Though by now the story might seem a little too familiar, no one would deny that the Jubilee Line Extension deserves a celebratory book, writes Andrew Mead , and this wellproduced volume from Laurence King Publishing fits the bill.
After an introduction in which he briefly considers the role of design in the development of London's underground system, Kenneth Powell supplies a two-page commentary on each new station in turn.
He is clearly a great enthusiast for the project ('Roland Paoletti inspired this book and made the writing of it an education'), so while his text is always enlightening - on planning and engineering issues as well as users' architectural experience of the end product - the flaws in some stations (eg Southwark, Canada Water, Canning Town, West Ham) go unacknowledged. Meanwhile, superlatives are shared, with Foster's Canary Wharf hailed as 'the point of reference for new railway architecture in London' and Hopkins'Westminster as 'the JLE's supreme architectural expression'.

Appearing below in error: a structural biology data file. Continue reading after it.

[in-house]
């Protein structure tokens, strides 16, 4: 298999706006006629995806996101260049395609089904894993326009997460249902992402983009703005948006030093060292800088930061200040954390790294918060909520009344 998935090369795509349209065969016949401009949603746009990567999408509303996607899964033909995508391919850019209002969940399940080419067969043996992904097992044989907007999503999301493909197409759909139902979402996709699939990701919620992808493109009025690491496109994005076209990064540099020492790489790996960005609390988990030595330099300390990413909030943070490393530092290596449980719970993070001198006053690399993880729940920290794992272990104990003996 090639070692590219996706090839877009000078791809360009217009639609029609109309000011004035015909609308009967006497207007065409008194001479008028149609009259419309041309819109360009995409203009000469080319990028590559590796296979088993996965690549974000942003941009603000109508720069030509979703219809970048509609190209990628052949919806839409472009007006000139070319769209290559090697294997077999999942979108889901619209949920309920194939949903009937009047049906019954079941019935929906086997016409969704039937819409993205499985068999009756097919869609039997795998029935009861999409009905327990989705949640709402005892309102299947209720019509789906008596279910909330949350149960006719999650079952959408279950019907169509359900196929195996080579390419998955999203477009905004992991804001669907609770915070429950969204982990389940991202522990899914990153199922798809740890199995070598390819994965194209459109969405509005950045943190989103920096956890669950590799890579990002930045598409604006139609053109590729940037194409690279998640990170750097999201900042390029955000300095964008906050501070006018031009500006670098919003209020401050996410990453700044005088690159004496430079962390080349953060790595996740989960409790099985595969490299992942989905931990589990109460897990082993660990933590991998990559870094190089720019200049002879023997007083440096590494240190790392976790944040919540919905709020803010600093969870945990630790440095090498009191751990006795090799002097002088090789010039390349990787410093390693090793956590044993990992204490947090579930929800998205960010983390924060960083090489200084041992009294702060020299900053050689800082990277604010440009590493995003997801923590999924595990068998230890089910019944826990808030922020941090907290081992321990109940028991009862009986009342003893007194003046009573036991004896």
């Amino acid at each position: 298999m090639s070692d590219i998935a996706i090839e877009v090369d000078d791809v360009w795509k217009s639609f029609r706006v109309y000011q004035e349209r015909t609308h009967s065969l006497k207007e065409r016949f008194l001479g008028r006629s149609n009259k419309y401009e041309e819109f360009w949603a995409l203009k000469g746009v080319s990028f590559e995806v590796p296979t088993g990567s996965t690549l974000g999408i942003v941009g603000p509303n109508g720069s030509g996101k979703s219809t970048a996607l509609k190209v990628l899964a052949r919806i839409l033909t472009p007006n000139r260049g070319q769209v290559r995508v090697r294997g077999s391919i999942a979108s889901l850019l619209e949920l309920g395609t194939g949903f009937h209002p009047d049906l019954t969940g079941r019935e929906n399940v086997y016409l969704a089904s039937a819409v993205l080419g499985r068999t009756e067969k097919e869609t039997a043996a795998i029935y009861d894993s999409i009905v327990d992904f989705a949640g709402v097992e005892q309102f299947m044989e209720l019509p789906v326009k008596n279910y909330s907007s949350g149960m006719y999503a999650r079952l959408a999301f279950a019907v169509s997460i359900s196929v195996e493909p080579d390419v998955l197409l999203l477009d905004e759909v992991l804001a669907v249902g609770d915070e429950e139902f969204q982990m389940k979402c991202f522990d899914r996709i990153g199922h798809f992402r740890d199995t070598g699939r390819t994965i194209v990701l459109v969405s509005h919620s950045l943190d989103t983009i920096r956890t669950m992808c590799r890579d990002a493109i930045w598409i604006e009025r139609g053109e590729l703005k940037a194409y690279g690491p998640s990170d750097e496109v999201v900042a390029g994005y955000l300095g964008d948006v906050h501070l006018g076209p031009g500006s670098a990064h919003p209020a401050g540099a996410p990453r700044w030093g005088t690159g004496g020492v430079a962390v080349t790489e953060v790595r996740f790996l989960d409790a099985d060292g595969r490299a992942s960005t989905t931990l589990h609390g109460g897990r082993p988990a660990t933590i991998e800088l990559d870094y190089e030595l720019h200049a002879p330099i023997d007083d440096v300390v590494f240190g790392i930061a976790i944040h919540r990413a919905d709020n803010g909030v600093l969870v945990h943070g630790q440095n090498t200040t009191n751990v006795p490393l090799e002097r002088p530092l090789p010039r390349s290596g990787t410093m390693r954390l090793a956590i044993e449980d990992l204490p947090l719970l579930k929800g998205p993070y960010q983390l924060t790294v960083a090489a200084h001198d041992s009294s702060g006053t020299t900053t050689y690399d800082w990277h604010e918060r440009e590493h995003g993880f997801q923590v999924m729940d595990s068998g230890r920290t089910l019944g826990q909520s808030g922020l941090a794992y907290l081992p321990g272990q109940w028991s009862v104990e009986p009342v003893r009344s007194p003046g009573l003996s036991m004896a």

Drawings are sparse but many excellent photographs, primarily by Dennis Gilbert (who should be credited much more obviously), make a strong visual case for this too-rare enhancement of London's public realm.